Strength in Numbers
Editor • ONLINE
Libraries worldwide are under threat. Dismal economic conditions and the ubiquitous presence of information conspire in this. We’ve been through dismal economic conditions before and survived. The ubiquitous presence of information presents challenges we haven’t faced in the past. Yet information professionals should not despair. We bring a unique perspective to these dual challenges, and we have strength in numbers.
The popular press—and sometimes even the scientific press—suggests that all information can be found via the internet and that our behaviors change to fit this new reality. One recent study, by Betsy Sparrow, Jenny Liu, and Daniel M. Wegner, suggests that we no longer remember things as we used to. Instead, we rely on Google to be our memory. The study, “Google Effects on Memory: Cognitive Consequences of Having Information at Our Fingertips,” was published online in Science on July 14, 2011 (DOI: 10.1126/science.1207745). Ironically, although the article has been widely discussed on many websites, blogs, and forums, the original resides behind a subscription firewall. Even more ironically, author Wegner posted the full text on his website. People with access to Science through subscribing libraries have no access barriers.
Beyond the issue of memory, many academicians and information professionals decry the reliance on Google and other web search engines for scholarly research. In the corporate world, information from Google competes with that from high-end subscription databases. I hope that the unquestioning acceptance of Google results as ultimate truth does not prevail in any venue. As web search technology increasingly embraces personalization, results become biased toward the user. Google and its ilk will give me—and you—what it thinks we want to know rather than unedited, unfiltered data. This is the antithesis of traditional library research, whether it’s done online or off.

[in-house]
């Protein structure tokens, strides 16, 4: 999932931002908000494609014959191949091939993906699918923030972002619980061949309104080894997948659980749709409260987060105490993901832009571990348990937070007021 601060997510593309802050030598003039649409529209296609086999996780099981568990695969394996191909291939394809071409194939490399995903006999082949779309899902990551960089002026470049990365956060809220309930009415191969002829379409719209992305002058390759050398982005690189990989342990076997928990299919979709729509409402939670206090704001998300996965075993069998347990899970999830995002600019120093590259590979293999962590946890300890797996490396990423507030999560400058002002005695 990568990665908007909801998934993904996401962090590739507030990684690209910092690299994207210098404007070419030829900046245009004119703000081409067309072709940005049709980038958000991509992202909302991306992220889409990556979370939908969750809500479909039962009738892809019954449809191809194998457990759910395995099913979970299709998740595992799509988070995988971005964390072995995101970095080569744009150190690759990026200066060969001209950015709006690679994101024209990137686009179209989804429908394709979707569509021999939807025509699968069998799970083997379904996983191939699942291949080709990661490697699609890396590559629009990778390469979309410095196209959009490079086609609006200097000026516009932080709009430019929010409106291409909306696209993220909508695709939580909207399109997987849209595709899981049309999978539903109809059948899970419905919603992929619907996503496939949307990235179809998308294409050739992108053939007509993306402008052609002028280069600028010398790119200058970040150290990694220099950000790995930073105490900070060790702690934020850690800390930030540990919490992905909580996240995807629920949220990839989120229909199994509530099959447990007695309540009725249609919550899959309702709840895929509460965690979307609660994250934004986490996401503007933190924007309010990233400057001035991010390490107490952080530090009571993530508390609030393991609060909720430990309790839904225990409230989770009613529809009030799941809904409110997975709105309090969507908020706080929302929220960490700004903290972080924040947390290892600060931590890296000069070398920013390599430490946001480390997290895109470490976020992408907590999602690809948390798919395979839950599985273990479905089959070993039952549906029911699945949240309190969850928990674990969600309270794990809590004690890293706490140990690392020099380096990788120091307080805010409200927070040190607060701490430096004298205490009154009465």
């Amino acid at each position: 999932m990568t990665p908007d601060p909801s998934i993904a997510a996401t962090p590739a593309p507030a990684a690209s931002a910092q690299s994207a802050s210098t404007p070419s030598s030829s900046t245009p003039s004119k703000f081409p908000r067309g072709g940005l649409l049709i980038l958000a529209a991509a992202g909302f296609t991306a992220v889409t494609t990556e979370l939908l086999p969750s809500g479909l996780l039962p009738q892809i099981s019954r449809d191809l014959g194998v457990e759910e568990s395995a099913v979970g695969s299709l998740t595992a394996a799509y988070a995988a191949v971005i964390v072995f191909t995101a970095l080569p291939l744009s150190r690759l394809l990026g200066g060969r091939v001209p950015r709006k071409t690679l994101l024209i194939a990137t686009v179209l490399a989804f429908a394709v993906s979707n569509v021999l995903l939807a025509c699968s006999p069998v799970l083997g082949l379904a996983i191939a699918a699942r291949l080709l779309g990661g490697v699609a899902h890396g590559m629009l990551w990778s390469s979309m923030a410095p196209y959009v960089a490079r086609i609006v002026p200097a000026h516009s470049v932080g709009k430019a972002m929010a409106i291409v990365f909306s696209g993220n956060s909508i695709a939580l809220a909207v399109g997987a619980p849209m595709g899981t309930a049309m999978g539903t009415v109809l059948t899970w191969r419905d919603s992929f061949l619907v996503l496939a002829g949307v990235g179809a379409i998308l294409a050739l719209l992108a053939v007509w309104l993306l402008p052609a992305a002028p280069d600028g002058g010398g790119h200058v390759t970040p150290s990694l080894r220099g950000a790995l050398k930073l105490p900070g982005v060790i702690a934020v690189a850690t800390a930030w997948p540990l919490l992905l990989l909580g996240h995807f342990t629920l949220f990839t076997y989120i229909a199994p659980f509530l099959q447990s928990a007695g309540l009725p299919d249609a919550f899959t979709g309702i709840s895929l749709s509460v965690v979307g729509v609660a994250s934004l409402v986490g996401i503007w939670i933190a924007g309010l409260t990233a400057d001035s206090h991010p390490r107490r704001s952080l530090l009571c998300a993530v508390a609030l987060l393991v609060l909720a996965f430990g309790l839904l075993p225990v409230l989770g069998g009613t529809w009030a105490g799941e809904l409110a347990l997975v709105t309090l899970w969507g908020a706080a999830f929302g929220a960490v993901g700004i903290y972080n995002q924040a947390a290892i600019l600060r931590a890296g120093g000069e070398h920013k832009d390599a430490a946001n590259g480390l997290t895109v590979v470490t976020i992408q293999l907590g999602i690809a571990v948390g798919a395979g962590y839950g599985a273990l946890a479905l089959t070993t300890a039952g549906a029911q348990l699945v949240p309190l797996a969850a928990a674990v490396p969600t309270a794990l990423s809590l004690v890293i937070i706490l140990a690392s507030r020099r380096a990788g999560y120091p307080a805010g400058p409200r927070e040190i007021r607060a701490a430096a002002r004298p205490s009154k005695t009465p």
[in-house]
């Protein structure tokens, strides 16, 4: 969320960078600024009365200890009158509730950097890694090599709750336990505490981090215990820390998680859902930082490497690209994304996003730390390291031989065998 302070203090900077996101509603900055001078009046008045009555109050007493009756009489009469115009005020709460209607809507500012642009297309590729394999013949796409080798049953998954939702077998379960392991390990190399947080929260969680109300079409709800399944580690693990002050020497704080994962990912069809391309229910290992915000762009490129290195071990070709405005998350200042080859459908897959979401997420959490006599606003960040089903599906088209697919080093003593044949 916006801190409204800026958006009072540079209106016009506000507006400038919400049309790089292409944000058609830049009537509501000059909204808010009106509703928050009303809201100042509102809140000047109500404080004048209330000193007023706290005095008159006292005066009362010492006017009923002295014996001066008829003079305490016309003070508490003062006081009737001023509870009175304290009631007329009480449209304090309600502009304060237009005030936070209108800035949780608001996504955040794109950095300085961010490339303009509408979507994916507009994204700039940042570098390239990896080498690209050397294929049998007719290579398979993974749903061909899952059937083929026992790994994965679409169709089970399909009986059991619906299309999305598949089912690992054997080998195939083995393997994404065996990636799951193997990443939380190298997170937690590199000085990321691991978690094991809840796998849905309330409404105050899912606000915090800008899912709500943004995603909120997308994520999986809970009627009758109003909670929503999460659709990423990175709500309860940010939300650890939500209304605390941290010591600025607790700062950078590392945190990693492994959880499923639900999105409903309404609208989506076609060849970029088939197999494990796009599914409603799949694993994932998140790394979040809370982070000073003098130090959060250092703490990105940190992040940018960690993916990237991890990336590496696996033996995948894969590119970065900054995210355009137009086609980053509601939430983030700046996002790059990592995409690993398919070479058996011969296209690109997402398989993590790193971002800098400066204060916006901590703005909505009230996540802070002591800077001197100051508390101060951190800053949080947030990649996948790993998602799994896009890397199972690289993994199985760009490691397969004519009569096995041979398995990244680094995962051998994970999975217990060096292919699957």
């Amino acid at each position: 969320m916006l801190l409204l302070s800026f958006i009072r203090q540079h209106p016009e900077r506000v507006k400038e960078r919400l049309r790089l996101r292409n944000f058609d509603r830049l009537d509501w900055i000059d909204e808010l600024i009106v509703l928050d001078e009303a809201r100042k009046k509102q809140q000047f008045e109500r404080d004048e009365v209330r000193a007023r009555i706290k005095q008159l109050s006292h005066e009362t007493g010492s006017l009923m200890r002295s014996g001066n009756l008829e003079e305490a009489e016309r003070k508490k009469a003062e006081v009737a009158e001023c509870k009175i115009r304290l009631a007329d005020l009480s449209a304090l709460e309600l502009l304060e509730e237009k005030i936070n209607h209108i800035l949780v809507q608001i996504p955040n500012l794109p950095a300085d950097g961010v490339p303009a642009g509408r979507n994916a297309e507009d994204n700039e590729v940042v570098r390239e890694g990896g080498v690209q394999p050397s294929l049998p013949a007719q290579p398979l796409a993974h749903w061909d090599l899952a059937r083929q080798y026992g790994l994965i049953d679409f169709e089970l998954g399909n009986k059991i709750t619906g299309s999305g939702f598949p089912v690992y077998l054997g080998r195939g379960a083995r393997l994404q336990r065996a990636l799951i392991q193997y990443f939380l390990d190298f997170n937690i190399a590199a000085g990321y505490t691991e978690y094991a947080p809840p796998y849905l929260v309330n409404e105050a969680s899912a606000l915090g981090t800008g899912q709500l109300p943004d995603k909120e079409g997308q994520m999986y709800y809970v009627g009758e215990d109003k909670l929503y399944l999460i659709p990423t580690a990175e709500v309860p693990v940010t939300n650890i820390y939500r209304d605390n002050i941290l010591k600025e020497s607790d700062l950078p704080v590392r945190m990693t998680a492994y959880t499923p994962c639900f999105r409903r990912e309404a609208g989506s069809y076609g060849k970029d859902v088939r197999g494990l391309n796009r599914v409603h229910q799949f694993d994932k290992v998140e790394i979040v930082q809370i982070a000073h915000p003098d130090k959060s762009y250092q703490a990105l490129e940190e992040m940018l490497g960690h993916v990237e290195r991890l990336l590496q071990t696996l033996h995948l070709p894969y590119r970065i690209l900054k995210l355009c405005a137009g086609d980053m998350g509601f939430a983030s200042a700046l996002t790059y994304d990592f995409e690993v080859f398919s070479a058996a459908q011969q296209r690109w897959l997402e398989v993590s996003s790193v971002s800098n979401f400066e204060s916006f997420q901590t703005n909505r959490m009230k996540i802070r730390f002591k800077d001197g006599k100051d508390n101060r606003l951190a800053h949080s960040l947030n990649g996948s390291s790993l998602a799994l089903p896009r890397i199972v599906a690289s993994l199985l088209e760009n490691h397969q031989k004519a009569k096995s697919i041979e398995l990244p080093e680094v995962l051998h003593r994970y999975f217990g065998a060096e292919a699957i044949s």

I also hope that policymakers understand that web search engines do not create information; they locate and deliver it. The U.S. government has recently proposed cutting funding for many data-gathering units, particularly those within the U.S. Census Bureau (www.census.gov). The result? Critical data gathering would cease. We would lose reports on U.S. population and housing, along with economic conditions data. Businesses, scientists, analysts, and demographers rely on this information, which can’t reasonably be collected by the private sector. If we lose these data sets, we lose some of our strength in numbers—the numbers won’t exist.
It’s hard for individuals to change public policy. That’s one reason to support professional associations. IFLA (International Federation of Library Associations and Institutions) has ably put copyright concerns of librarians on the WIPO (World Intellectual Property Organization) agenda. Pressure from U.S. library associations resulted in the resuscitation of the EPA (Environmental Protection Agency) libraries. These issues affect researchers, knowledge workers, and information professionals, whether they think of themselves as librarians or not. If we are to further our profession, retain our jobs, and sustain our ability to find, analyze, and share critical information, we need the strength in numbers our associations provide. We also need a thorough understanding of the strengths and limitations of web search—and the ability to communicate this to our clientele.